Nasty Letters To Crooked Politicians

As we enter a new era of politics, we hope to see that Obama has the courage to fight the policies that Progressives hate. Will he have the fortitude to turn the economic future of America to help the working man? Or will he turn out to be just a pawn of big money, as he seems to be right now.

Monday, December 06, 2004

Puppet Allawi Gets Word From Puppeteer Chimpo Bush: HOLD THE FUCKIN' ELECTION AS PLANNED OR I'LL DUMP YOUR ASS

Bush rules out any delay in bogus Iraqi election

By Peter Symonds
6 December 2004

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Before the Iraqi elections planned for January 30 get underway, it is clear that the exercise has nothing to do with bringing democracy to the Iraqi people.

Even the date of the poll is being determined in Washington. Last Thursday, speaking to reporters at the White House, US President Bush bluntly dismissed calls from inside Iraq for the election to be delayed. “It’s time for the Iraqi citizens to go to the polls,” he bluntly declared.

“It’s one of those moments in history where a lot of people will be amazed that a society has been transformed so quickly from one of tyranny and torture and mass graves to one in which people are actually allowed to express themselves at the ballot,” he added.

Of course, none of the assembled media pointed to the absurdity of Bush’s comments. The “tyranny, torture and mass graves” that have been part and parcel of the US occupation of Iraq are precisely what are fuelling ongoing armed resistance to the American military presence. The precise election date was set in the wake of the latest US atrocity—the levelling of the city of Fallujah and the indiscriminate slaughter of thousands of resistance fighters and civilians.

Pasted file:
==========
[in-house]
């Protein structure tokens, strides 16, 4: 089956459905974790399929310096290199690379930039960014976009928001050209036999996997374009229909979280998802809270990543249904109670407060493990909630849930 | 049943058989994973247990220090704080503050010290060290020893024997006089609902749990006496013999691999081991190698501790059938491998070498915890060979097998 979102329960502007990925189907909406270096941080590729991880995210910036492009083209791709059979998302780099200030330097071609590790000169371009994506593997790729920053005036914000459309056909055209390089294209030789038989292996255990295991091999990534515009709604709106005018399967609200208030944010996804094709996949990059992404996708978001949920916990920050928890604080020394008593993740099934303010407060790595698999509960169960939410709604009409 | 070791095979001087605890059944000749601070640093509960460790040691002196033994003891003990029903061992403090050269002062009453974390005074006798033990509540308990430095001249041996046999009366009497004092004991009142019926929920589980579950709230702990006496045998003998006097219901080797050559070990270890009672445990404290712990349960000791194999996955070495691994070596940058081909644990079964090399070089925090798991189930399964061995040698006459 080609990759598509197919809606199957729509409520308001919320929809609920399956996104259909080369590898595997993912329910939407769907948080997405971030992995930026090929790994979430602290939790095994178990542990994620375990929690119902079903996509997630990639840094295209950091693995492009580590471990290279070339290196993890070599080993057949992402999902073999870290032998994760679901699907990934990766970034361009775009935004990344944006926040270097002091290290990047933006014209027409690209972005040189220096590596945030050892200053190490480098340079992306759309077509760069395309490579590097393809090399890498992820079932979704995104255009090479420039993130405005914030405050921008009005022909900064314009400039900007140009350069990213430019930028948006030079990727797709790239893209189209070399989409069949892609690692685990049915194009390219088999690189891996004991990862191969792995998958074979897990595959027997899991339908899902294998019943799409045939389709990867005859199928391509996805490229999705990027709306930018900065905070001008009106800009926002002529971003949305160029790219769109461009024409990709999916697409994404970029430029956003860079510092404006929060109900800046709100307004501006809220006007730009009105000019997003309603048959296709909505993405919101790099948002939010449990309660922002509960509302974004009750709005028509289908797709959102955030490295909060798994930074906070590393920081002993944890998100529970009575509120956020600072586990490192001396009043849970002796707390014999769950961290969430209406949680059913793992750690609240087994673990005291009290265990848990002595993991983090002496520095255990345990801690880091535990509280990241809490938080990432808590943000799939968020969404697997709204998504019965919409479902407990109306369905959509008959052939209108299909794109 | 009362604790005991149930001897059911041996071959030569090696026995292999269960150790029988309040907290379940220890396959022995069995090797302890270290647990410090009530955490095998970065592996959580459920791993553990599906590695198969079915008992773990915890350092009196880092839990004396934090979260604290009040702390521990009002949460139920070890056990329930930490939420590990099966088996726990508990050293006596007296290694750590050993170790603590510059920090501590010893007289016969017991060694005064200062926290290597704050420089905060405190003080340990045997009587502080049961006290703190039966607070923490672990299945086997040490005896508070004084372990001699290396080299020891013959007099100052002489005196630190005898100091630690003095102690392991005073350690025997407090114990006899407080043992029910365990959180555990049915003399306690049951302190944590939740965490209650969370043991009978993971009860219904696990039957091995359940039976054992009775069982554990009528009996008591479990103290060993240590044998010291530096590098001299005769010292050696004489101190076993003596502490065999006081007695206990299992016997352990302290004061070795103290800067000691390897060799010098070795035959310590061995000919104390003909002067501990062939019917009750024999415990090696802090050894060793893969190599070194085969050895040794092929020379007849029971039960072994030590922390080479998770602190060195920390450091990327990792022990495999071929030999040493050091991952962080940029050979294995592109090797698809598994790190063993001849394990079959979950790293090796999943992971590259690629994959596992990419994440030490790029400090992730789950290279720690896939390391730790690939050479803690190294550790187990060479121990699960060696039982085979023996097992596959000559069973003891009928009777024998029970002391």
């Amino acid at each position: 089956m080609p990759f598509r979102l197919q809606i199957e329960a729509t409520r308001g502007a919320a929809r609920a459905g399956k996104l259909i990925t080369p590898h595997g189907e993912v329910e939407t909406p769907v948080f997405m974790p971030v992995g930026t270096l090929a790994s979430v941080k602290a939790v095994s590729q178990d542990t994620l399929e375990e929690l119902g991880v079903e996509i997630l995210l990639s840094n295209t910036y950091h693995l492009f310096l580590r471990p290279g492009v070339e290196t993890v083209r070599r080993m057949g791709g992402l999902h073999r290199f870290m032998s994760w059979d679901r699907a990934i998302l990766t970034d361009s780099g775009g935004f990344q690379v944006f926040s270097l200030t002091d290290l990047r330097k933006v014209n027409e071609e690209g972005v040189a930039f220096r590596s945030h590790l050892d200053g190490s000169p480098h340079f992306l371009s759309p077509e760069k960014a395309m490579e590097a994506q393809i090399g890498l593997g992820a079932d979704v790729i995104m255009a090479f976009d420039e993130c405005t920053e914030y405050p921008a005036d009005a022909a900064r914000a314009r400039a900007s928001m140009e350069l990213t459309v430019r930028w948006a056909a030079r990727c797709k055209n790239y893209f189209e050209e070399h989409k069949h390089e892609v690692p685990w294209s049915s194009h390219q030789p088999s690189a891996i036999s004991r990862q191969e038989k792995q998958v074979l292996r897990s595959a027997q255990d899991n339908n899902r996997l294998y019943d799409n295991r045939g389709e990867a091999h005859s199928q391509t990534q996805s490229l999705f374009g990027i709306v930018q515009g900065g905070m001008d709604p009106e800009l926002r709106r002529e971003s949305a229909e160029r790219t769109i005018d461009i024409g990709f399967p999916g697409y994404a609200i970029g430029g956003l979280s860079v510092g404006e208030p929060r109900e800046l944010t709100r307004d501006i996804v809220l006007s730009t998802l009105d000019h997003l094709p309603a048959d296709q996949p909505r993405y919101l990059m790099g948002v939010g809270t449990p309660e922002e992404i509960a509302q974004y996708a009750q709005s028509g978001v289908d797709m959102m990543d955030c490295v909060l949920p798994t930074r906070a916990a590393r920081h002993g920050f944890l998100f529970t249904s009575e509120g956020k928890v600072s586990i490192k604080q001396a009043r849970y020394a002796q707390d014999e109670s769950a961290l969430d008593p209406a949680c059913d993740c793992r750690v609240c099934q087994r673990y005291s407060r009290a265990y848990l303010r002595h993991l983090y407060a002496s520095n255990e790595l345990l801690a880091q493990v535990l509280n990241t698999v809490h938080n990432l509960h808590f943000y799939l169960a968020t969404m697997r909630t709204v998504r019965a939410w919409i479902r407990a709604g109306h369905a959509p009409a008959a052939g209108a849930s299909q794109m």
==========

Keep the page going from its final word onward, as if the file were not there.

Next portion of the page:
As far as the White House is concerned, the essential preparation for the election is the dispatch of a further 12,000 US troops to Iraq to bolster American military operations to suppress armed opposition and to intimidate an overwhelmingly hostile population. The Iraqi people will only be able to “express themselves” at a ballot held under US military occupation and for parties and candidates vetted and monitored by US officials.

In three of the country’s 18 provinces, fighting has been so intense that preparations for the January 30 poll have not begun. In the northern city of Mosul, voter registration lists and other election material were destroyed in mid-November when insurgents mounted a series of concerted attacks and took over police stations and key government buildings.

US ambassador John Negroponte tried to reassure the media last week that security conditions would be “sufficient and adequate” for the election to take place. Over the past three days, however, more than 80 people have died in a wave of attacks on US forces and Iraqi government police and troops. In the deadliest incident on Saturday, a car packed with explosives rammed a mini-bus carrying Kurdish militia who were heading to Mosul to reinforce government forces. At least 18 were killed.

In an interview published in a Dutch newspaper on Saturday, UN special envoy to Iraq Lakhdar Brahimi bluntly warned: “It is a mess in Iraq.” Asked if it would be possible to hold elections, he declared: “If the circumstances stay as they are, I don’t think so.” He called on the “international community” and the US “to help clean up this mess. If you let it deteriorate, the situation will become even more dangerous.”

Brahimi’s comments reflect concerns, particularly in European ruling circles, that the situation in Iraq is rapidly spiralling out of control. Far from stabilising the country, an election held under these circumstances will be widely viewed as illegitimate both inside and outside Iraq.

Opposition to the election is most evident among the country’s Sunni minority, which constitutes about 20 percent of the population. Over the weekend, a meeting of mainly Sunni leaders, representing 40 parties, gathered under the slogan “Flawed Elections, Disputed Results” to call for the election to be delayed. Tawfik al Yassri, leader of Iraqi National Coalition party, told the media: “I warn the two sides that the situation is very serious.” If the poll is seen as illegitimate, he said, “It will be the first seed of civil war.”



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